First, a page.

How To Read Guitar Tab
By Ben BlakesleyGeorges Music
Guitarist 1, "Hey, do you know how to play [insert cool song here]?"
Guitarist 2, "No."
Guitarist 1, "No prob, I'll send you the tab and we can jam on it next week."
Guitarist 2 (thinking to himself), "Crap. How do you read tab?"
If you've ever found your self in this situation, or stumbled upon this:
when trying to learn a new song and were confused, this article is for you!
This is guitar tab and it's a great way for you self-starters out there to learn new songs without the daunting task of reading actual sheet music or notes on a staff.
Guitar tab can be found in a number of places, most notably, a plethora of guitar sites online and in just about every guitar songbook you can buy.
What it lacks in notation, it makes up for in ease of use and the speed at which a beginner can start using it to further their musical education.
What do those lines mean?
To start, you need to know a few things about how tablature is laid out. It is typically displayed in a boxed format with 6 lines where each line represents a string of the guitar.
You'll notice that to the left of each line (string) there is a note name that corresponds to standard tuning on a 6-string guitar. This may or may not be present in all the tab that you find, but if it's missing, it's safe to assume that the tab represents standard tuning and the high E string is the first line.
And the numbers??
The numbers on the lines represent fret numbers. So if you see a 3 on the low E string, that means to play the low E on the 3rd fret (a G note). It's as simple as that.Think of the lines as a timeline moving from left to right. If you see something like our example, that means that you'd be playing low E on the 3rd fret, A on the 5th fret, and G on the 5th fret all at the same time (commonly known as a G5 chord, or G power chord). As you work your way from left to right, you play the notes indicated in sequence.
Honestly, that's about all there is to it. It's a very simple system, however, there are a few things I'd like to note that you may come across on your tab reading journey.0
- if you see a zero on a string, that just means you play the open string. Essentially it's saying play on fret 0x
- if you come across an x on a string, that means that you will mute that string as you playh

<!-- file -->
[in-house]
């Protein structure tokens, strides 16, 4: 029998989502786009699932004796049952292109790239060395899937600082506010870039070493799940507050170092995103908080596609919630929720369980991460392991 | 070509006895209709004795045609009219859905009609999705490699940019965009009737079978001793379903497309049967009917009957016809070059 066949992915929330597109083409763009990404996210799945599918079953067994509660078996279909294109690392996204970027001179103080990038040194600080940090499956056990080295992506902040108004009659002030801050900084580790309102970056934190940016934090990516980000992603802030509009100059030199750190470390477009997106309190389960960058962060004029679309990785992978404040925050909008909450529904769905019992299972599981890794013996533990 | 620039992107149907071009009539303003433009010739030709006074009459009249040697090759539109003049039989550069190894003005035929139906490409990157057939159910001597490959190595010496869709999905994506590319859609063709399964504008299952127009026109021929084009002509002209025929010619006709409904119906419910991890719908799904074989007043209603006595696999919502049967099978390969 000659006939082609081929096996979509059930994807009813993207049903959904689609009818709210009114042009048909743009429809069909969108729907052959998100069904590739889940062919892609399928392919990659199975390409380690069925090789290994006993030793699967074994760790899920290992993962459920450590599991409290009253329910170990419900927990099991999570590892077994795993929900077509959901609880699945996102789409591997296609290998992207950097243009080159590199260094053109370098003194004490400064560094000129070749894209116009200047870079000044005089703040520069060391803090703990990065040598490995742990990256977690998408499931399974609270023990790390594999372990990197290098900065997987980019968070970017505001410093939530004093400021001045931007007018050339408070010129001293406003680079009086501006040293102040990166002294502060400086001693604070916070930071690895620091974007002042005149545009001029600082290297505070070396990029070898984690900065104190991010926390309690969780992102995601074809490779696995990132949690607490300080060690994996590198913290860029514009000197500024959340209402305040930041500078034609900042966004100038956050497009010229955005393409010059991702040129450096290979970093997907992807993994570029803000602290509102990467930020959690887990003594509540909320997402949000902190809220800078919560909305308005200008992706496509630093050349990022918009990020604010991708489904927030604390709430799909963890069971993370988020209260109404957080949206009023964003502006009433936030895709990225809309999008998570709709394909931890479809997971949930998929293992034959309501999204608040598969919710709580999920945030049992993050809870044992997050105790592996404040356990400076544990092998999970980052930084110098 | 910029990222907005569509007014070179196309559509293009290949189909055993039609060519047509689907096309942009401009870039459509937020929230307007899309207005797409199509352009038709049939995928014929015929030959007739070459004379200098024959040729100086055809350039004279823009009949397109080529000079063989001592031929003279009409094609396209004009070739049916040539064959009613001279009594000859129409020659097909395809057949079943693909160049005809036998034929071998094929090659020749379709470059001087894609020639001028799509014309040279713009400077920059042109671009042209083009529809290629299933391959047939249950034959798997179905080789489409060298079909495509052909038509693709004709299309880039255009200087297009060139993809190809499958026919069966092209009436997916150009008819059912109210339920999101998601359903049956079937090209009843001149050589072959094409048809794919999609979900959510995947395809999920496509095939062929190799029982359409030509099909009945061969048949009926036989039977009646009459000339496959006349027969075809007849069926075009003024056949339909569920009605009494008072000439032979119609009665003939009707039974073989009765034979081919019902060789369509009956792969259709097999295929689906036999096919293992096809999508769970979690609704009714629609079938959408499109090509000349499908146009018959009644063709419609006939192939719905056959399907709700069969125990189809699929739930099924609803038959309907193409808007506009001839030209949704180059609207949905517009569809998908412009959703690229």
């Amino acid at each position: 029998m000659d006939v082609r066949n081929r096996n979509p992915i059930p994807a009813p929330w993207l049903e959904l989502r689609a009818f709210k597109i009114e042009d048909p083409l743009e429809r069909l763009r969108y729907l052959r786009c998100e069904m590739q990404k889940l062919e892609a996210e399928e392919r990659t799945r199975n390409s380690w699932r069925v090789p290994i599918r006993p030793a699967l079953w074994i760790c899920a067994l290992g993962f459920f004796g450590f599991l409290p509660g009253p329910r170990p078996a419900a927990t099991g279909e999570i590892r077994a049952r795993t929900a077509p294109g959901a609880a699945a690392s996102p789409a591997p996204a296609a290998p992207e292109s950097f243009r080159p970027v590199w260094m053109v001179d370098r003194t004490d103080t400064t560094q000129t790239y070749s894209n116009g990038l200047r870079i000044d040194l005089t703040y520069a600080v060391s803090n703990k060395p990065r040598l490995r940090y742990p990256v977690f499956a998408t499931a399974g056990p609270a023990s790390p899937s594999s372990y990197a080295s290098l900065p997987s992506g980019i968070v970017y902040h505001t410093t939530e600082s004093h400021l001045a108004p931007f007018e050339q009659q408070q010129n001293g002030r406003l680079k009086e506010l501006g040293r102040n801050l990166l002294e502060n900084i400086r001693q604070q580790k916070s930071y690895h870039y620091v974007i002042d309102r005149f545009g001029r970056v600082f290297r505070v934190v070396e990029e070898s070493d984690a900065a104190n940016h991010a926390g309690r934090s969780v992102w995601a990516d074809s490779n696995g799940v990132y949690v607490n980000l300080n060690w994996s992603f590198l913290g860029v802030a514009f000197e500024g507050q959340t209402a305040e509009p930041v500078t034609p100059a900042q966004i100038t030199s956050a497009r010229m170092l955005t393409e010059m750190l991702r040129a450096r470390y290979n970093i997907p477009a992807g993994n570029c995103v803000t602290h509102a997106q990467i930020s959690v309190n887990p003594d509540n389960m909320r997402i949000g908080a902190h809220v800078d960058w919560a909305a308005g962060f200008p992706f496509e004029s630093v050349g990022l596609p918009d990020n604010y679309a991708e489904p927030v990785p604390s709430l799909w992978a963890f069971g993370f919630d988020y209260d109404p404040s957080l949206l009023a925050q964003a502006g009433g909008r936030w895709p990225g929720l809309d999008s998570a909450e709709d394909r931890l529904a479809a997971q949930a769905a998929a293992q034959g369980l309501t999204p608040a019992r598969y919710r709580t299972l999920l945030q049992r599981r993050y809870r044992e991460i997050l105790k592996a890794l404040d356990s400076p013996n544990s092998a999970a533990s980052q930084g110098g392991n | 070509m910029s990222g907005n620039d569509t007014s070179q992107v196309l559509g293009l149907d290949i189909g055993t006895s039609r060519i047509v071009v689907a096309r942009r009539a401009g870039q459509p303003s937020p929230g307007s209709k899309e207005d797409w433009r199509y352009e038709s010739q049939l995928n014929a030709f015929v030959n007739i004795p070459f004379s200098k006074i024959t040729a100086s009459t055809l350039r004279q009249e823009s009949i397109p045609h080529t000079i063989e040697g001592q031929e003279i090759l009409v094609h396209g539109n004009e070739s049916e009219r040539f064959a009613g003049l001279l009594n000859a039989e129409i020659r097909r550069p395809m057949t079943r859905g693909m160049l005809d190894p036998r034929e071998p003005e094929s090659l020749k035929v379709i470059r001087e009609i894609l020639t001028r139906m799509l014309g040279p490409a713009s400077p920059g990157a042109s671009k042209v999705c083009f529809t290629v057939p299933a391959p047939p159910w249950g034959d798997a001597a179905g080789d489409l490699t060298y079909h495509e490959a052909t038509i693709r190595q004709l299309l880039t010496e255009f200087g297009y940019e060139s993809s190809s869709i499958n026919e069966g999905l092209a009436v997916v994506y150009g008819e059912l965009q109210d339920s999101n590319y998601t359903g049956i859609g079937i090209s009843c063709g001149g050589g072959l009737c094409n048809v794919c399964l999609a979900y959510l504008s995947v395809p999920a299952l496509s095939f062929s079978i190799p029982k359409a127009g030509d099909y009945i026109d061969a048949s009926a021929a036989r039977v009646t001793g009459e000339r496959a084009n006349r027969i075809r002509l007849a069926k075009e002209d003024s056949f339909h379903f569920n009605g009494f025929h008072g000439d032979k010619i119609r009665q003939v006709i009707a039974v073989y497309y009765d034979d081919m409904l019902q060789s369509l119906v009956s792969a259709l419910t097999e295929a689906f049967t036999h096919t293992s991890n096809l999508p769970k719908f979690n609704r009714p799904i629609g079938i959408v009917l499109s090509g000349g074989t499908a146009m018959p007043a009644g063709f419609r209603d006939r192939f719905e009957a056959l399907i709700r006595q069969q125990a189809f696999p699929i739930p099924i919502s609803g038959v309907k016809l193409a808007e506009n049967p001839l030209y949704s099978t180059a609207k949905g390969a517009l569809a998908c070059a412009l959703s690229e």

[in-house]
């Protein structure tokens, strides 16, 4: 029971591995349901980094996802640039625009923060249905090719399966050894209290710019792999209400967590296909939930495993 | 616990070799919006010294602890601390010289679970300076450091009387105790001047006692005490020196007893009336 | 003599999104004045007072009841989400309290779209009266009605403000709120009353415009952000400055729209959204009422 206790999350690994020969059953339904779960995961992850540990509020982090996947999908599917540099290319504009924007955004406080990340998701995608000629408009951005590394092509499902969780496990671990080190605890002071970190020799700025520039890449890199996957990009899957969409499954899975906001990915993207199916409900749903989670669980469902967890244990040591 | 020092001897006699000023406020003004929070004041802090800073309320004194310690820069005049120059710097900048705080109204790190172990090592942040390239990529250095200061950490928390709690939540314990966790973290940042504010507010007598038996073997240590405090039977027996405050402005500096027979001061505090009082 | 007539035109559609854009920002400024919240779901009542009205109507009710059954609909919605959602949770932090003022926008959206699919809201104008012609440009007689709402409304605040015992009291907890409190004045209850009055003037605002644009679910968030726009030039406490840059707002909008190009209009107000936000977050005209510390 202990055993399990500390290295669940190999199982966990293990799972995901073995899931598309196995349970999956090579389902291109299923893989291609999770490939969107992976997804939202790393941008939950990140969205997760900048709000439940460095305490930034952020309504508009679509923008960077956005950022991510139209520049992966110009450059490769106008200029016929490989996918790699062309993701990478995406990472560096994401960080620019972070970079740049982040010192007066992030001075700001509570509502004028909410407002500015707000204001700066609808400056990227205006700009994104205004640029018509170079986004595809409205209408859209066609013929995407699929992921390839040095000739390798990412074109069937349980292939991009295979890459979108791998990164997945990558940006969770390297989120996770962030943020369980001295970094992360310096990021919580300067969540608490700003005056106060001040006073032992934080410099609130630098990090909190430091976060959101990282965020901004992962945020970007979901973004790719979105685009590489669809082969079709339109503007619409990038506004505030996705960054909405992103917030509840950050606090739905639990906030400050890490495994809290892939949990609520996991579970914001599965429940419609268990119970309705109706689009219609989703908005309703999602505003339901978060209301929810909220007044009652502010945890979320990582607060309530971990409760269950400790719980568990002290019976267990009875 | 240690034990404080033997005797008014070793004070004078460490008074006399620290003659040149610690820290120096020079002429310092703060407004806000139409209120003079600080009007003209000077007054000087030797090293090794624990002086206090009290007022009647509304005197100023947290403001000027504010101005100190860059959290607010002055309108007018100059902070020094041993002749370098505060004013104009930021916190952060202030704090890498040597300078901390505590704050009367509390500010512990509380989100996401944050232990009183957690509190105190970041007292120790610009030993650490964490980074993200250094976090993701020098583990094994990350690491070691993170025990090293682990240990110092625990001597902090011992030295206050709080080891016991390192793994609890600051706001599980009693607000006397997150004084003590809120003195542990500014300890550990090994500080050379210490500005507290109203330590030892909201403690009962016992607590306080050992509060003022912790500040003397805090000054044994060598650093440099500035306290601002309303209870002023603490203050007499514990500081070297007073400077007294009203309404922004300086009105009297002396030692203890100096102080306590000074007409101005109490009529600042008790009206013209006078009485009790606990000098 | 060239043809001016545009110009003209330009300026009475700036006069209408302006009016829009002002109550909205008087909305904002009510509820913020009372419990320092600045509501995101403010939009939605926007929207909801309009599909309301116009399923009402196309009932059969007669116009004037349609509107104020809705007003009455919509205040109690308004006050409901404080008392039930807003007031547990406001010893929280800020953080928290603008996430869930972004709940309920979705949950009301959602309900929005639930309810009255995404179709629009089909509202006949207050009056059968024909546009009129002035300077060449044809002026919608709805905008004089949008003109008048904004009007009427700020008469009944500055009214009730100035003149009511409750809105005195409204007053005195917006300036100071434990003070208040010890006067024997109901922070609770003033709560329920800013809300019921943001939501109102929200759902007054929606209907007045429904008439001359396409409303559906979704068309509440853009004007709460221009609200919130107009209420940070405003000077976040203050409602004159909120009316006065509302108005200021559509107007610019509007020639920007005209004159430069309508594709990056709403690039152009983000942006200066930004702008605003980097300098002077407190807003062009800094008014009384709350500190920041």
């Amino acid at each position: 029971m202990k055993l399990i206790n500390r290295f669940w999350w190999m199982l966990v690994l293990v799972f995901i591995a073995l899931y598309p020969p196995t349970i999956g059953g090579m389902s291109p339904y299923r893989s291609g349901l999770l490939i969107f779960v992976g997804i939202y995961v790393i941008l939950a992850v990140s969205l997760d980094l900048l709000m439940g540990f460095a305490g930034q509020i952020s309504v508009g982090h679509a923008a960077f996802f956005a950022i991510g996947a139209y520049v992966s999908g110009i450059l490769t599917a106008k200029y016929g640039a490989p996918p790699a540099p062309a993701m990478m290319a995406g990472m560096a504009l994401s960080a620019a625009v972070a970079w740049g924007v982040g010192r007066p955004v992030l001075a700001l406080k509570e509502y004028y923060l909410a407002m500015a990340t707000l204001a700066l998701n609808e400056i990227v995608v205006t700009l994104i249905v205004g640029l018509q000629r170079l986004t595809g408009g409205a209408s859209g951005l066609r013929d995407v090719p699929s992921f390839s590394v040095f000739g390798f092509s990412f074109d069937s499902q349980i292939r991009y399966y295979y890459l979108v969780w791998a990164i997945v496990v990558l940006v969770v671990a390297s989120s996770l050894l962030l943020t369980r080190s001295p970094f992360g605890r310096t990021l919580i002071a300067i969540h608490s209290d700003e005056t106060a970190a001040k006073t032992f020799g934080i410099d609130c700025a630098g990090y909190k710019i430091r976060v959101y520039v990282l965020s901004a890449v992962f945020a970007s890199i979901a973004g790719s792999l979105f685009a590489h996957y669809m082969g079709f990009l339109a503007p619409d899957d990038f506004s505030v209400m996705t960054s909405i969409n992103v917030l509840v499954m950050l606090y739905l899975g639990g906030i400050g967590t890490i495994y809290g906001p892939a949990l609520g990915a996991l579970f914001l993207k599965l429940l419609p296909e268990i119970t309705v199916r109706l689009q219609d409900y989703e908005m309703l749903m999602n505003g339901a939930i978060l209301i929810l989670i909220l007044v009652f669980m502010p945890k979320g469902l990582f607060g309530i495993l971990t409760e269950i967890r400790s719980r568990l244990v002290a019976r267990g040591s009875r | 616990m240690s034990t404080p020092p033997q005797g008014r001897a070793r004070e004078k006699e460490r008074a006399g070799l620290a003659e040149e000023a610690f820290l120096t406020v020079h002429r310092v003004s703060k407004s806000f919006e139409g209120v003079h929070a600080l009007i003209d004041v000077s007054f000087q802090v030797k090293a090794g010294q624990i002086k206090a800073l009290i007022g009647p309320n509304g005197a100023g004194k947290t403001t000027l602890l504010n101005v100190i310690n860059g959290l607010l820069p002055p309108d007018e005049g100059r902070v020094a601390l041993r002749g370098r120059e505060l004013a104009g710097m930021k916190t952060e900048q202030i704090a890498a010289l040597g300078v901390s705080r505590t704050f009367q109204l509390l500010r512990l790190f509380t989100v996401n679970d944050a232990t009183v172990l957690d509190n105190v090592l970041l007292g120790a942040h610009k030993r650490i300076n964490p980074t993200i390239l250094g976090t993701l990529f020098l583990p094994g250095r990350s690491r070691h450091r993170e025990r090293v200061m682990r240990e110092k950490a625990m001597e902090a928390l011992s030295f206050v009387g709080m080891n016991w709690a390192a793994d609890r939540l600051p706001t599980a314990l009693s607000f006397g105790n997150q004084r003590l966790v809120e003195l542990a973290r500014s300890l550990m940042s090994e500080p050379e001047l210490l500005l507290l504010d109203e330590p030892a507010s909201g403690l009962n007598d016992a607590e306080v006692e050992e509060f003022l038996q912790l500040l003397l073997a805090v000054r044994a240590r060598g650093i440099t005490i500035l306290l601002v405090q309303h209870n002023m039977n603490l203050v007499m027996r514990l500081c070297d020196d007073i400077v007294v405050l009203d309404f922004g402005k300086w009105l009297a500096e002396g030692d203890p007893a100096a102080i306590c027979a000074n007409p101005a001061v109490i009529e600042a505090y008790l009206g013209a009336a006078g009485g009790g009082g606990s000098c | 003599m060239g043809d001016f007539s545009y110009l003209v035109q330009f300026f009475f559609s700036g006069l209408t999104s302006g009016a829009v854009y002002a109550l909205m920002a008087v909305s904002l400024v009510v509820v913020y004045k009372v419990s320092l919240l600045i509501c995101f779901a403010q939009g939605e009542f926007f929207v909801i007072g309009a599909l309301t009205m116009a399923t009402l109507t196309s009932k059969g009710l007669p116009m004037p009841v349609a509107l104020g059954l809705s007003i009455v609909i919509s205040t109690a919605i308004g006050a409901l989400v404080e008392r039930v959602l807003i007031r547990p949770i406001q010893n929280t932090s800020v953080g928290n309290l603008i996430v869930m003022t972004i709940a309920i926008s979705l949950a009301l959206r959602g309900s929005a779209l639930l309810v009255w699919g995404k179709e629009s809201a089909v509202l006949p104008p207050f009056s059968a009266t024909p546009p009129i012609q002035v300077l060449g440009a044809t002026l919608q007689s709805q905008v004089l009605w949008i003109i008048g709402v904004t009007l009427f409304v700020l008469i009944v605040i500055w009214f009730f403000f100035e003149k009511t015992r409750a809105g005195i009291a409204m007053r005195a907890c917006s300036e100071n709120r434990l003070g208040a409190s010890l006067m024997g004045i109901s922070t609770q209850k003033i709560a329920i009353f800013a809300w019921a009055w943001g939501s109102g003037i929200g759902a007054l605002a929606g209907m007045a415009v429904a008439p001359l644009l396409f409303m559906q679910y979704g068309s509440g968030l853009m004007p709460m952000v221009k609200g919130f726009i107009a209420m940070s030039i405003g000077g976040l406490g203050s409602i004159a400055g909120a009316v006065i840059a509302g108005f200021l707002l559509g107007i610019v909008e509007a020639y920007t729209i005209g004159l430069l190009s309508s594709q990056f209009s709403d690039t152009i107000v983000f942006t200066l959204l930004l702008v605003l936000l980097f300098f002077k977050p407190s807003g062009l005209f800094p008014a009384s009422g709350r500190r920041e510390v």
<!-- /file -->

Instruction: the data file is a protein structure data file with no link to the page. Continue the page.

- you may see something like: 5h6. This indicates that you should play the string on the 5th fret and then 'hammer-on' to the 6th fret without striking the note againt
- almost the same as a hammer-on, the t represents finger tapping (think Eddie Van Halen) a notep
- similar to 'hammer on' the p represents 'pull-off.' If you see 6p5, you would play the string on the 6th fret and then pull-off to the 5th without striking the string againb
- along the same lines, the b represents a bend. 5b6 indicates that you would play the string on the 5th fret and bend the note up to the 6th fret pitch (although your finger stays in the 5th fret)r
-conversely, an r is a call to release or return the bend to its original fretted note/
- the forward slash is used to represent an upward slide. 5/6 would be a slide from the 5th fret to the 6th
- the backslash does just the opposite and indicates a downward slide~
- the tilde represents vibrato on a noteThe biggest flaw with guitar tab is that there is no way to notate duration or rhythm. Being able to play a song you've never heard before just from the tab is impossible, so if you're serious about your music, I definitely suggest you learn to read notated music. It can only make you a better player.PS. Bonus points for anyone who can identify the song used in the tab example.
Ben Blakesley is in charge of Marketing and Technology at George's Music and is a self-taught guitarist who first learned to play by reading tab until his eyes went blind. But don't go spreading that around.